Friday, September 6, 2019
The title of this post is the headline of this new Columbus Dispatch commentary authored by Benton Bodamer, who is a member of the law firm Dickinson Wright and teaches a Cannabiz course here at The Ohio State University Moritz College of Law. Here are excerpts from the piece:
Regulators and law enforcement have a wildly impractical task in attempting to regulate companies, plants and products using a distinguishing factor (hemp vs. marijuana) that is both arbitrary and mutable. There are no federal guidelines on how dry cannabis must be to test for THC, nor guidelines for the stage of cultivation or processing at which testing should occur. As cannabis dries, the THC content increases and that process can continue after harvest and testing. This means that temperature changes during transportation could turn “hemp” into “marijuana” unless we have a federally standardized testing and transportation procedure and methodology, which we do not.
CBD and THC can be extracted from both federally noncompliant marijuana and federally legal hemp. If it is the exact same substance at the molecular level, should we really care?
In the face of federal illegality, draconian tax burdens, Wild West banking and competition from black market illegal operations, the state-compliant cannabis industry in America has managed to build a base of sophisticated investors, informed customers, medical professionals and even Republican supporters (gasp!), cultivating a promising industry that has generated millions of tax dollars and thousands of jobs. This industry persists in 33 states (and growing) because the vast majority of the country knows that the federal law is wrong and largely unenforced....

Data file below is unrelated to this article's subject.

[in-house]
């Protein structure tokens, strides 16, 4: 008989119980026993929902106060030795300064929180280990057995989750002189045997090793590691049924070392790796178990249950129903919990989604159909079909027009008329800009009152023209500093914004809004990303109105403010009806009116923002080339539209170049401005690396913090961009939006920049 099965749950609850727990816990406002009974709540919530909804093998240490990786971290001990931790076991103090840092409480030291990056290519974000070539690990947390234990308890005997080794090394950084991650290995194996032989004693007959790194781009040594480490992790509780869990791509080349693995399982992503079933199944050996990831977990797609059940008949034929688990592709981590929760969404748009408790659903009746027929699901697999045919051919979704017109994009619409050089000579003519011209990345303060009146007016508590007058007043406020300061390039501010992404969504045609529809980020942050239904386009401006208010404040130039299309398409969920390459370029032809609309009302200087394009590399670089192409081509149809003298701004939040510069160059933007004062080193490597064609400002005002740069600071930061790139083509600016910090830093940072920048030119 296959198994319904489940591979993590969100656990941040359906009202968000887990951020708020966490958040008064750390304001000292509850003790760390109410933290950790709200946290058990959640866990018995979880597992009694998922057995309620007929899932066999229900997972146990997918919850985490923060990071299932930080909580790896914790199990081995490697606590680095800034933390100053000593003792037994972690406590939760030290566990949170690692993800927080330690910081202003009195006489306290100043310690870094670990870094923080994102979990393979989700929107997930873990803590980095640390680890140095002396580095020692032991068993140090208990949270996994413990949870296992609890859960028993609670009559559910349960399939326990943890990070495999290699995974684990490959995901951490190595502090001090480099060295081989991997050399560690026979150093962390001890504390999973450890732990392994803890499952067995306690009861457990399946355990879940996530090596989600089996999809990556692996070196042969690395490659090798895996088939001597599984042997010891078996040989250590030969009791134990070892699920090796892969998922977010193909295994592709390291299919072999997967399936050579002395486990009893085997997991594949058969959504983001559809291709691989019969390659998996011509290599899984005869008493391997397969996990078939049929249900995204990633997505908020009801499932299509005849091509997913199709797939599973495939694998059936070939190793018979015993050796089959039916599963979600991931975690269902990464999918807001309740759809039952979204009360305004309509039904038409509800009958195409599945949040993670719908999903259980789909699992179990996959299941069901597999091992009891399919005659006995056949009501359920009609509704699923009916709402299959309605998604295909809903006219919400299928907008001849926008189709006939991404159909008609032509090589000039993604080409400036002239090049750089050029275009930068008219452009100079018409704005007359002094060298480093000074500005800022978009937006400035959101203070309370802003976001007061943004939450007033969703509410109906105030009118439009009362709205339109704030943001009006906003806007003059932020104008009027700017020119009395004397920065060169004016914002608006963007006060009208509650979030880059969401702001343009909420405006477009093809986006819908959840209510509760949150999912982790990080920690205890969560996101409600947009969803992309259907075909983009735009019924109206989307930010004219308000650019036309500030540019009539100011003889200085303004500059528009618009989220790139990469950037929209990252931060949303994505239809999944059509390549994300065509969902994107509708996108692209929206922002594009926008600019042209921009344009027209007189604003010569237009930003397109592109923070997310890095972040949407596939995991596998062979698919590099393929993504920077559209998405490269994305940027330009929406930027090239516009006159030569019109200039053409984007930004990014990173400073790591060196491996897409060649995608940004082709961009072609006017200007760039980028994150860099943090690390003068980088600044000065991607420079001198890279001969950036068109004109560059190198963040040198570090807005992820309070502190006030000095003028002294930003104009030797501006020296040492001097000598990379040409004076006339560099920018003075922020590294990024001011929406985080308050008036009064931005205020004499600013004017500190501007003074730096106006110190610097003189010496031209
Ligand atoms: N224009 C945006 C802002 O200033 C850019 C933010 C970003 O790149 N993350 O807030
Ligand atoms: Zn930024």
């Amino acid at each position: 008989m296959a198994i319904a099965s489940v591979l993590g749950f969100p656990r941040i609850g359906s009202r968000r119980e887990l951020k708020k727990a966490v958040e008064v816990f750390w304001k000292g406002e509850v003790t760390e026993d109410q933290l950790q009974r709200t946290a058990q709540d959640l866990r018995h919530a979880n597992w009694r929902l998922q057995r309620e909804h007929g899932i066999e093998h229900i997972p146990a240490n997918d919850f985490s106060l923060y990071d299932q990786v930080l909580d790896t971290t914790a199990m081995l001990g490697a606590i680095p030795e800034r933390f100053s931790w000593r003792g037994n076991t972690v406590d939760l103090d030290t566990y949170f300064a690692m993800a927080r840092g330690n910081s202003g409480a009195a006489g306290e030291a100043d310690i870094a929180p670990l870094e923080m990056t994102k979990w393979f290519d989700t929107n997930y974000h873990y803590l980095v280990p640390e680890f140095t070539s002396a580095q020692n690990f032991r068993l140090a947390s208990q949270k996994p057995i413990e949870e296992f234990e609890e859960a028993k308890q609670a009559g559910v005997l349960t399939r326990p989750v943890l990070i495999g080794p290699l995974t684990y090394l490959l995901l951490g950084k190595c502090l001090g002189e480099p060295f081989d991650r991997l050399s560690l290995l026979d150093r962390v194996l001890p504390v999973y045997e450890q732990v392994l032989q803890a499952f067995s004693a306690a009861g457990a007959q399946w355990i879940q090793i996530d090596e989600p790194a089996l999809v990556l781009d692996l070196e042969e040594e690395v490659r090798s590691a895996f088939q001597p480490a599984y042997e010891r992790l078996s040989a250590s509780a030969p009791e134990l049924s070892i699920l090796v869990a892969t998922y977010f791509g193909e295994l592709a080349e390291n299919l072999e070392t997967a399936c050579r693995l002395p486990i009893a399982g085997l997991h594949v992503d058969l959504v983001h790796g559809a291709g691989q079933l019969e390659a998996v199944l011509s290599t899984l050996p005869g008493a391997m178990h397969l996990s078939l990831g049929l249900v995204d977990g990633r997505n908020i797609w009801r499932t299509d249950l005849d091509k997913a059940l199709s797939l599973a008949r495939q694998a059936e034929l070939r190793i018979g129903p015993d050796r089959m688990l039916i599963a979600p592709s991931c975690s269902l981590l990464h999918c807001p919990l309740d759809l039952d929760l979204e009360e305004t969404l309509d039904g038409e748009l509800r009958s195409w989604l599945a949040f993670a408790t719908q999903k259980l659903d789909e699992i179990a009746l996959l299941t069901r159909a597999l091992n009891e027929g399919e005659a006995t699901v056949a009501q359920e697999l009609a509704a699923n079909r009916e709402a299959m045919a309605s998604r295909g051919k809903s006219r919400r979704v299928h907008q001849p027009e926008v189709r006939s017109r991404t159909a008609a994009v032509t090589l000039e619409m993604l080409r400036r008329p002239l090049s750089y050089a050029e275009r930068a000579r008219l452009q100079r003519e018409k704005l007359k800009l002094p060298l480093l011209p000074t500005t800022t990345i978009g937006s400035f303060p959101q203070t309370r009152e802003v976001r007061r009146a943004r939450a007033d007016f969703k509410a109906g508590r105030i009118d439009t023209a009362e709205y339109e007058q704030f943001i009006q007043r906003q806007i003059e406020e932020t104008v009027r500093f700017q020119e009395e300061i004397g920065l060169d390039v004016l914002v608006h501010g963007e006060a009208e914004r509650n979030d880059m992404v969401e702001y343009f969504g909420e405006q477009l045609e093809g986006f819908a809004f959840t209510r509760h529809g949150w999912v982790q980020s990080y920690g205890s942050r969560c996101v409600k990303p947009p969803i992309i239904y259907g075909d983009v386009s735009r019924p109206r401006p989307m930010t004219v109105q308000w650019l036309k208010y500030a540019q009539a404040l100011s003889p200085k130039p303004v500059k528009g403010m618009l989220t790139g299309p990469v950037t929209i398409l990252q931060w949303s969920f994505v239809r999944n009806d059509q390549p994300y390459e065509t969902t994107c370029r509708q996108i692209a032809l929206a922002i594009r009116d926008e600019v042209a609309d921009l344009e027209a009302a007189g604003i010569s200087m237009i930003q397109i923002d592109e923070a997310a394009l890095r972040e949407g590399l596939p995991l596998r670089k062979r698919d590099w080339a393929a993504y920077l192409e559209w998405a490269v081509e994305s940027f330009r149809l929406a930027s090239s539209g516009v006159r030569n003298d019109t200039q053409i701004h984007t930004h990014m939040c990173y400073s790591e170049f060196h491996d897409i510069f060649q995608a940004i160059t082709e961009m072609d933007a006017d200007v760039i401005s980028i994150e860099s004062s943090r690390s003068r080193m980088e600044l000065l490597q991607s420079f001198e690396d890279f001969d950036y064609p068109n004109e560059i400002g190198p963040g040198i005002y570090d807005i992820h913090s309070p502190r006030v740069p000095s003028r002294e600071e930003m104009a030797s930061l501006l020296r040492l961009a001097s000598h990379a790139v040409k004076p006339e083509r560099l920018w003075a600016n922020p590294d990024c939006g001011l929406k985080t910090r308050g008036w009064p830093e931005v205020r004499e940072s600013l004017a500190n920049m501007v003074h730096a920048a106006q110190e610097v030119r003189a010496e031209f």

When laws are irrational we lose faith in civil institutions. The cannabis industry is filled with “efficient illegality,” meaning noncompliance meets with little risk of federal enforcement against state-compliant businesses. F ederal prosecutorial dollars for action against state-compliant cannabis businesses are throttled through federal legislative restraints and 33 states have now decided that they would rather generate tax dollars from cannabis than spend tax revenue persecuting its nonthreatening uses. Continuing the charade of federal illegality is doing far more harm to public perception in the value of laws and law enforcement than full-scale legalization with sensible federal, state, and local regulation would do.
There’s a simple answer to the confusion over “hemp” and “marijuana,” and it’s one that happens to reflect popular opinion. It’s time to fully legalize the cannabis plant and the cannabinoids extracted from it and build a data-driven industry from the existing state-sanctioned marketplaces. The sooner we stop pretending that century-old uninformed hysteria constitutes a sound public health policy, the sooner we can heal and grow (cannabis) together.